We used to say this a lot in the Army when it came to being Infantry because you wouldn't guess how many times you did things outside your paygrade or MOS (Military Occupational Specialty AKA Job to you Civilians). It is a saying I have taken to martial arts as well, the fundamental principle of Mixed Martial Arts competition is in the idea of allowing all possible techniques to be available to a fighter. This has changed much of the make up of modern martial arts as ground work has now gained a great deal of popularity in martial arts. More importantly, the question of which is better, striking or grappling has remained unanswered as at different times strikers or grapplers have dominated in MMA competition. Thus proving that it is never the art or the techniques but the fighter which is of the most value.
As such, a person dealing with self-defense must extend their list of possible techniques to include "illegal strikes" for competition such as knife hand strikes to the neck or throat, eye gouges or groin strikes/grabs. Then you have to train to deal with multiple opponents, weapons defense, weapons usage (after if you can take a gun away from a mugger but don't know how to use it, your screwed). So how is someone to be able to effectively defend themselves?
Now I won't label all traditional martial arts as a problem, in fact the biggest problem in traditional martial arts has come from the realm of competition. The rules of Karate exclude the use of throws, joint-locks and chokes. So many schools which seek to draw in students (remember that dojo is a business) water down their training to focus on winning competitions, which draws in more students. Judo contains Atemi-Waza (striking techniques) which is not allowed in competition, and many judo schools often exclude these methods from their training and focus on competitive skill sets.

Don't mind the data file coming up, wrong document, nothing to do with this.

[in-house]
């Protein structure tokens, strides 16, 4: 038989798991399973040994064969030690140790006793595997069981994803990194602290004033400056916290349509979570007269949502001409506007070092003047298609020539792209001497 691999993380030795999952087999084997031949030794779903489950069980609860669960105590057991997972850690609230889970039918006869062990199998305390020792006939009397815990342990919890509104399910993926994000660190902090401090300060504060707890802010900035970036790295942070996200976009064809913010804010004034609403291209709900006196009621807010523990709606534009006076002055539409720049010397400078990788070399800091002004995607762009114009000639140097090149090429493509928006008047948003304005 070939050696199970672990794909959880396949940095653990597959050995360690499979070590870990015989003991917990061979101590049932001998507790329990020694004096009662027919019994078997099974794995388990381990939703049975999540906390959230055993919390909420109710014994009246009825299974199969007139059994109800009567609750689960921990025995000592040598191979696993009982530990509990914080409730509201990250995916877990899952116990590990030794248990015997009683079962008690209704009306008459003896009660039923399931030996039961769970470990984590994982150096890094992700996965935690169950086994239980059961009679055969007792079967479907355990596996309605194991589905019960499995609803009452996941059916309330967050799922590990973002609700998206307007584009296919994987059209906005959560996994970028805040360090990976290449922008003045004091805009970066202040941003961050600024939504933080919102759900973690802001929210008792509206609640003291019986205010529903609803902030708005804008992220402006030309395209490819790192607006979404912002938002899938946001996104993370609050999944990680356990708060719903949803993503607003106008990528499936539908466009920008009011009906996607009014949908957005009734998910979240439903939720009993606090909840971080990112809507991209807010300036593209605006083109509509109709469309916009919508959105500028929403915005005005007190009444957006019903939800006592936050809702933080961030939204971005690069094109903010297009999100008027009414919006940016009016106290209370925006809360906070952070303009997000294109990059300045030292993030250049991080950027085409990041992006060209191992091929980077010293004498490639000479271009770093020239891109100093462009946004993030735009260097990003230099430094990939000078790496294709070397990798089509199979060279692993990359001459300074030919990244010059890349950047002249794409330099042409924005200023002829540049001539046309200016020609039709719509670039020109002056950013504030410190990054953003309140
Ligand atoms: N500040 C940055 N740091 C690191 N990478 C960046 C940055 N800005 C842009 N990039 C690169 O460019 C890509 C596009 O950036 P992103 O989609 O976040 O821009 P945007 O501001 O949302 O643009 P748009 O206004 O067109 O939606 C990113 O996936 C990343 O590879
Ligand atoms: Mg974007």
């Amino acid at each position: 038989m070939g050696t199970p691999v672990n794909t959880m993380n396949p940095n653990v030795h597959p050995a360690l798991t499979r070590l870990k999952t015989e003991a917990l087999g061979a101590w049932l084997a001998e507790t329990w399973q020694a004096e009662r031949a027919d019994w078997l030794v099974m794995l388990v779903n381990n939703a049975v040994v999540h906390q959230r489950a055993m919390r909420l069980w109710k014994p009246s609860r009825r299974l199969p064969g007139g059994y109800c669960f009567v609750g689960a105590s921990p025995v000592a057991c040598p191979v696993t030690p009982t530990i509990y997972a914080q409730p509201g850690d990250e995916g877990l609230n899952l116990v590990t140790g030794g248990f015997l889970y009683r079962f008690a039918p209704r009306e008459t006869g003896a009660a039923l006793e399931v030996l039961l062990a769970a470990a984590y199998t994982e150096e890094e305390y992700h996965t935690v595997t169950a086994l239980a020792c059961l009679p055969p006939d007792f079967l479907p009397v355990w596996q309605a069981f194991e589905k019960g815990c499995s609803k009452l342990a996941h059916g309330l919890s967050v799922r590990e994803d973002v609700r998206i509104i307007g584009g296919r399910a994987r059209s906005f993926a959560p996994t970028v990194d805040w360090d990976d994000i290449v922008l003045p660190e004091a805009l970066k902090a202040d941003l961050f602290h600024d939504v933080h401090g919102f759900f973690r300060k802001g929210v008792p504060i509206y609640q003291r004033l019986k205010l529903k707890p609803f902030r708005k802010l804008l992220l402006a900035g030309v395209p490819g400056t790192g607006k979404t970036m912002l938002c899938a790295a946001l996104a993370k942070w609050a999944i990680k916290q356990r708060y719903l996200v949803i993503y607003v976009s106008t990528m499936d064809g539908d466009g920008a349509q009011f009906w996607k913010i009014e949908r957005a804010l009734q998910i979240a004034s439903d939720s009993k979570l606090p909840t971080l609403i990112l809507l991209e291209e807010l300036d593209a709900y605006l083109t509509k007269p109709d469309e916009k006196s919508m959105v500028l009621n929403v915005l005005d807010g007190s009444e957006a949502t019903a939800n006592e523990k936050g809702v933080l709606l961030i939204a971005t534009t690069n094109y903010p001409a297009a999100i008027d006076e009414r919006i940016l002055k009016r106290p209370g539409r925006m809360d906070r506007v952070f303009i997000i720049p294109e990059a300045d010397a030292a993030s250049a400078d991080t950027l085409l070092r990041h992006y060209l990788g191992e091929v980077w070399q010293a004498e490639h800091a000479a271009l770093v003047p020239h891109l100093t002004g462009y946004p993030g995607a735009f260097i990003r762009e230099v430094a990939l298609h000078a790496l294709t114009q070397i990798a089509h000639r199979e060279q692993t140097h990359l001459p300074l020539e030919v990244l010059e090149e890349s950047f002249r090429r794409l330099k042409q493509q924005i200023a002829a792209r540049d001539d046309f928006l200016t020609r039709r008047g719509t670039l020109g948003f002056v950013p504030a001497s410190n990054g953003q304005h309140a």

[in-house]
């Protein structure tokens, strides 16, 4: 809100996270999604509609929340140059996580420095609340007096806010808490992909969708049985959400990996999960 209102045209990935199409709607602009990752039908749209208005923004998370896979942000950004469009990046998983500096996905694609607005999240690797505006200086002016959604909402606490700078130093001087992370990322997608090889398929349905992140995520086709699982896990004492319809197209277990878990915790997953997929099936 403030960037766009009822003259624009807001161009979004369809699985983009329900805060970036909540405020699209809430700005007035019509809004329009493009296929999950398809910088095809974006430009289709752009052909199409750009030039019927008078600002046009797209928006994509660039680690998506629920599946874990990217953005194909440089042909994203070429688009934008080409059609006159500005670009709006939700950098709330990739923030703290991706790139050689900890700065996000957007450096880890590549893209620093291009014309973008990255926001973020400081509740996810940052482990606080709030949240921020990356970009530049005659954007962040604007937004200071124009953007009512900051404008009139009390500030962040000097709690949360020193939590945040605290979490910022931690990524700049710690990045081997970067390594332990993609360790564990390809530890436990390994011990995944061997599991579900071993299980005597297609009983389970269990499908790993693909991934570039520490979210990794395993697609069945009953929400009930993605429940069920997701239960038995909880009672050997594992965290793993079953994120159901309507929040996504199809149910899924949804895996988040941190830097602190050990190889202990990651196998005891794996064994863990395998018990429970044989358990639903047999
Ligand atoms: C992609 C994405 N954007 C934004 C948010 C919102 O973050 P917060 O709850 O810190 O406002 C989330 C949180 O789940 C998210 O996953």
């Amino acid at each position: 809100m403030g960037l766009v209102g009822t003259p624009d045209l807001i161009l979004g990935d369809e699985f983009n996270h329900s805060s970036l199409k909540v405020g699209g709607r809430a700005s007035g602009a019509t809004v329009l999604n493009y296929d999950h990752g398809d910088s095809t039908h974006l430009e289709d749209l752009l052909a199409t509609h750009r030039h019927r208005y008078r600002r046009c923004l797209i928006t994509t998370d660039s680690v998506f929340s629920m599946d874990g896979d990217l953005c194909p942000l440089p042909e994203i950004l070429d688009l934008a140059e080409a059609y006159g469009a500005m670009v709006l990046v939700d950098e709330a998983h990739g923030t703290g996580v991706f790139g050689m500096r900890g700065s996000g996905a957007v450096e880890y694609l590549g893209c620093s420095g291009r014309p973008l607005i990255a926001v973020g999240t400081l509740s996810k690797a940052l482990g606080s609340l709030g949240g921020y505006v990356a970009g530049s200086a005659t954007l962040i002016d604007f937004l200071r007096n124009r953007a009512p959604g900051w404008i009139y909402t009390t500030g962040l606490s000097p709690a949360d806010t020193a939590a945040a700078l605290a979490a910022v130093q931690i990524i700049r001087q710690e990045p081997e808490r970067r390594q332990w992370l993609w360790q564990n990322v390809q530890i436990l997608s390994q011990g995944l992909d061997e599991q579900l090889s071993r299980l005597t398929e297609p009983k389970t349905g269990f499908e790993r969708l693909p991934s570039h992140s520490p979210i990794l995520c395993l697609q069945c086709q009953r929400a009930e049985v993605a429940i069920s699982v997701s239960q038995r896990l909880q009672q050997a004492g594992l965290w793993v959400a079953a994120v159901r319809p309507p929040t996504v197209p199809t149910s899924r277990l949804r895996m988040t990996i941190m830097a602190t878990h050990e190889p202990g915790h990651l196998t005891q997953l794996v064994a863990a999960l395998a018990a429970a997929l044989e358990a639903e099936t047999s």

This isn't a bad thing, some systems are not competition arts, like Goju Ryu Katate or Hapkido which is a self-defense focused art and more combative in nature they focus on effect and so include a lot more Bunkai (Literally "Disassembly" or "Breakdown" meaning to take Self-Defense Applications called Oyo from Kata forms) then Kata. Goju Ryu being a Okinawan art is more focused on combat application and so many Bunkai techniques are taught to the students, performing kata so that they under the application behind the movement. This is a stark difference to Japanese Shotokan Karate, which save Bunkai for higher belts. Goju Ryu also focuses more on developing the body to withstand punishment and build up the body to deliver powerful strikes & destructive joint-manipulations.
Is Goju Ryu Karate better then Shotokan Karate, in my opinion yes... (and I offer this assessment as an example of the concept I trying to express here) but Goju Techniques & Shotokan techniques are the same techniques. What makes Goju Ryu better then Shotokan is the mindset on training & the goal of effective fighting skills. The techniques and forms are almost the same or very similar in nature. Can Shotokan attopt some of Goju's philosophy to make itself better? You bet... In doing so we come back to MMA were different martial arts are studied and to make up for gaps in the training of these arts.